I don’t usually stop for lunch – I just snack regularly while walking, so I can cover more distance. But after that traverse from hell, my body deserved a break. While resting, I could visualize a route up to the next peak of the ridge, but that would have to wait – I’d used up my time for the day.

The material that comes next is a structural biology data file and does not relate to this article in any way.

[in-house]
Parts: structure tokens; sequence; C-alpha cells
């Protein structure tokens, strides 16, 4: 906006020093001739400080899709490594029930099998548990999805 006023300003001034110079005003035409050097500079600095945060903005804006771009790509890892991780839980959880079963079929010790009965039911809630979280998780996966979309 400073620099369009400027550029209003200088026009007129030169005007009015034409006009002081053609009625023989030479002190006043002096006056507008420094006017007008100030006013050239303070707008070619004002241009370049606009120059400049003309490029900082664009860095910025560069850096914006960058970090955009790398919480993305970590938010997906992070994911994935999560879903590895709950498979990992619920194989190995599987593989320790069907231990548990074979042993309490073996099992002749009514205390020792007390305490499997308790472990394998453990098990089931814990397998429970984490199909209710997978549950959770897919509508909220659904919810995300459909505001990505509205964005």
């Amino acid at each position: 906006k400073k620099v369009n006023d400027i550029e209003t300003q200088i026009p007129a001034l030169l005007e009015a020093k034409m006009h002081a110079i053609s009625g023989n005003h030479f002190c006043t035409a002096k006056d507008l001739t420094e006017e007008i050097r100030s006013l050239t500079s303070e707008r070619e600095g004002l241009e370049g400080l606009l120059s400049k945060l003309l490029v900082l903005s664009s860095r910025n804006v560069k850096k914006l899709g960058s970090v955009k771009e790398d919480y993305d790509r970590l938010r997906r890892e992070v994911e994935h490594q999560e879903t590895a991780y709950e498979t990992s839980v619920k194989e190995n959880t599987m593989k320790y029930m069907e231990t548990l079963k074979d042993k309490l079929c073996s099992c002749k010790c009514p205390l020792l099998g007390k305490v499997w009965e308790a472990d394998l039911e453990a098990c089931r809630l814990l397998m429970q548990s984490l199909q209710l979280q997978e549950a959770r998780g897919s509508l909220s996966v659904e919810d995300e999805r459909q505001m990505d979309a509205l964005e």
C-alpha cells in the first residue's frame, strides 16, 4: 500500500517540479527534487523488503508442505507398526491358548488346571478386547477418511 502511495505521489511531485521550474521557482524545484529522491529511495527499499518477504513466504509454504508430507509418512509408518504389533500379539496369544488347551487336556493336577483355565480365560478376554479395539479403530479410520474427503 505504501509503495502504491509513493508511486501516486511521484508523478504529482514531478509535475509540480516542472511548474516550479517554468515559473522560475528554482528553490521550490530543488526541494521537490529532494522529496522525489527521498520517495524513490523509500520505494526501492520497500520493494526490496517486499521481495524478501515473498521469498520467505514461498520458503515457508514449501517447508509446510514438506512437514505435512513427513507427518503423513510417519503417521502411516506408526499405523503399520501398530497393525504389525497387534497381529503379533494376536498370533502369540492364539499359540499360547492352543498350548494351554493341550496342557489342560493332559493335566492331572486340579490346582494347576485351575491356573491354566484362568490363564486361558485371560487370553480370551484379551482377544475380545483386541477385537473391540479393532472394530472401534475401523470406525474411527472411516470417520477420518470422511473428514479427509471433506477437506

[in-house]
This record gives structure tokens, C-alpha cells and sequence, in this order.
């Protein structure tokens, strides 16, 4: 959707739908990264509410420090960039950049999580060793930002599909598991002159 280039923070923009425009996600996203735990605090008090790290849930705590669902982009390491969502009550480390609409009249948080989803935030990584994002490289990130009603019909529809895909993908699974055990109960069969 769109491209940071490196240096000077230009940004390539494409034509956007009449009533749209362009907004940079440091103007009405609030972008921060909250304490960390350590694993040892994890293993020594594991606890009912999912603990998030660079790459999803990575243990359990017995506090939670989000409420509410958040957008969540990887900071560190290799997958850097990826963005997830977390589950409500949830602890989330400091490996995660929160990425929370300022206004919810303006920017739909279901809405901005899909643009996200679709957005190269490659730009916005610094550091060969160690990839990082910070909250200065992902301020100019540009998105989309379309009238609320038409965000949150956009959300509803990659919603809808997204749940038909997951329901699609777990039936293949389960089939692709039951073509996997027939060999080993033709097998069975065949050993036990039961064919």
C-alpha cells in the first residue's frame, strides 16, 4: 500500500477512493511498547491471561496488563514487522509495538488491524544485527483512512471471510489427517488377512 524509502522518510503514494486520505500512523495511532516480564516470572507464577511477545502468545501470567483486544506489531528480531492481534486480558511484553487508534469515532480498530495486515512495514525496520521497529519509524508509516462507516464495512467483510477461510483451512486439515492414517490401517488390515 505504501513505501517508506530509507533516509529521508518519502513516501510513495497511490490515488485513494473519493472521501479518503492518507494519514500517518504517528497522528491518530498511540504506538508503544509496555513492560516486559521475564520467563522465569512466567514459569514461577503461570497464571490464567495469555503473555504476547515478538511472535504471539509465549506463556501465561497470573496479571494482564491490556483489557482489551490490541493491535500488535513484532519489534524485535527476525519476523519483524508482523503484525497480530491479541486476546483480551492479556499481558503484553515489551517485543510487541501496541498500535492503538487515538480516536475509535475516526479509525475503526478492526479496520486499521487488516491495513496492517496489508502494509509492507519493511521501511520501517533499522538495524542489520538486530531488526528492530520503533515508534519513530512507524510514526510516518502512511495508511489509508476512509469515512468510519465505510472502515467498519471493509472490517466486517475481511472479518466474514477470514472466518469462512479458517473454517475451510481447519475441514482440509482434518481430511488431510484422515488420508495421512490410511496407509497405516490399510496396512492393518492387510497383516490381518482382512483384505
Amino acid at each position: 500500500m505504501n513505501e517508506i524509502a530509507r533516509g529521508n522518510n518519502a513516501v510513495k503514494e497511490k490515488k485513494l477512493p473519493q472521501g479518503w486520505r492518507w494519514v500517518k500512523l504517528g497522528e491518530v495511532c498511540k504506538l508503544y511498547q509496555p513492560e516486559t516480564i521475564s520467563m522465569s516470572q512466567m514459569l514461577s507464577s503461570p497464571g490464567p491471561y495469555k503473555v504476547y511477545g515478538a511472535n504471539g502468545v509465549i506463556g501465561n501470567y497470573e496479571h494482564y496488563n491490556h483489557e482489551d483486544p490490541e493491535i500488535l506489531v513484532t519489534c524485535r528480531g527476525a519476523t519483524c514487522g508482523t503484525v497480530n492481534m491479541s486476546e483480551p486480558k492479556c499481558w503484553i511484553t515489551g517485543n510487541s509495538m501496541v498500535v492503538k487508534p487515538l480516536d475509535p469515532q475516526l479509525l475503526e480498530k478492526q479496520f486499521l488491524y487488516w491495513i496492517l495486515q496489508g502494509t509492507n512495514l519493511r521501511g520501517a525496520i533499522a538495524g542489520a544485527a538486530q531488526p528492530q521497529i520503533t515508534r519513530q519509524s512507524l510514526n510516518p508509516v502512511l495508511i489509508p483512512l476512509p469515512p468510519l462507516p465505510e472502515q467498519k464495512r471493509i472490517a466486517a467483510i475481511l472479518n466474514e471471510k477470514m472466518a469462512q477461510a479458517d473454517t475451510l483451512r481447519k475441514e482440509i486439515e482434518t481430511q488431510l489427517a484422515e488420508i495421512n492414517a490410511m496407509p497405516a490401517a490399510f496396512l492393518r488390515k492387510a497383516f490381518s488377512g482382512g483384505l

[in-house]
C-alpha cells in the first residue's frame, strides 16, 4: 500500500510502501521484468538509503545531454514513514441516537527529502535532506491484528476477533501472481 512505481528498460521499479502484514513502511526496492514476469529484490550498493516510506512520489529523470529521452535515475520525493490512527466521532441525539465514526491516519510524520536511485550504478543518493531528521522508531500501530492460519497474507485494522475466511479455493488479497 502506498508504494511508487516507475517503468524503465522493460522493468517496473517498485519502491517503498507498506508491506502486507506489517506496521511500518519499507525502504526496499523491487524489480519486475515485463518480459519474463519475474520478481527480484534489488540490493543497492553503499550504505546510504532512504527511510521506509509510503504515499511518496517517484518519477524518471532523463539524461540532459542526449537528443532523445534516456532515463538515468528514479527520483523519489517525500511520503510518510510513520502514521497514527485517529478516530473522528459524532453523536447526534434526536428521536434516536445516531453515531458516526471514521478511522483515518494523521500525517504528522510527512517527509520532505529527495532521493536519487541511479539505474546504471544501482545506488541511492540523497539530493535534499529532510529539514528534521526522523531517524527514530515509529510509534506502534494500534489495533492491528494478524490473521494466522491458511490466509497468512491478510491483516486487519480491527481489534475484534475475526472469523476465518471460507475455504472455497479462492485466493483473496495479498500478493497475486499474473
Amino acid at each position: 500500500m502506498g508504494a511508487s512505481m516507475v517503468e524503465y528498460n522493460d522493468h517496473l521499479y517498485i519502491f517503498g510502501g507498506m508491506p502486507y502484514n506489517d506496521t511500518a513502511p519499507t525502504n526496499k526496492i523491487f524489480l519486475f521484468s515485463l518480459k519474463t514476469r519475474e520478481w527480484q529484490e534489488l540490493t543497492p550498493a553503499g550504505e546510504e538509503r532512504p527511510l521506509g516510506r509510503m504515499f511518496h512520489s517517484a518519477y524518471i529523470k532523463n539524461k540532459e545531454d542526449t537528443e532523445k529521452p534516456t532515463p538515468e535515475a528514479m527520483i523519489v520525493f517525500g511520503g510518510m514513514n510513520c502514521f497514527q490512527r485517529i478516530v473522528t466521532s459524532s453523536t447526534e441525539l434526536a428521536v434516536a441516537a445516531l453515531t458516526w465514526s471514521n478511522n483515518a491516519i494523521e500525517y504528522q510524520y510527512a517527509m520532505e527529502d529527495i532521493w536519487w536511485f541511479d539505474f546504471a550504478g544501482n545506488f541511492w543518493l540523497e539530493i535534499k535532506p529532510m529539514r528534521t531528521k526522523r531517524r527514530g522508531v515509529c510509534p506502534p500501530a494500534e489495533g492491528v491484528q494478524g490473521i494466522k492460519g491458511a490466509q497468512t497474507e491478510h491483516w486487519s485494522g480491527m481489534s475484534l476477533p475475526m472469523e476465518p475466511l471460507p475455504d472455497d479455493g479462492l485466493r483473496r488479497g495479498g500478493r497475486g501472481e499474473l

Although I wouldn’t go any farther up this ridge, I might as well at least climb the peak I’d traversed – it was only about 400′ above this rocky saddle, and the lower slope looked fairly gentle. But starting up it, I was reminded that it lay within the burn scar so it was crisscrossed with dozens of charred logs in every direction. Shortly after starting up I found my way blocked by an odd white tree branch that I suddenly realized was a huge elk half-rack. I stood there staring at it in amazement for a while, then wondered if I should take it with me. I bent to lift it – it would add at least ten pounds to my pack, but at this point I was carrying about 6 pounds less water than I carried at the start of a summer hike. And I suddenly remembered thirty years ago when I found an entire massive bighorn ram skull in the desert, with horns about as big as they get, returning from a backpacking trip, and carried it down the mountain tied to an even smaller pack than I was carrying today. That sheep skull and horns had been destroyed in my house fire, so taking this antler rack was some form of restitution.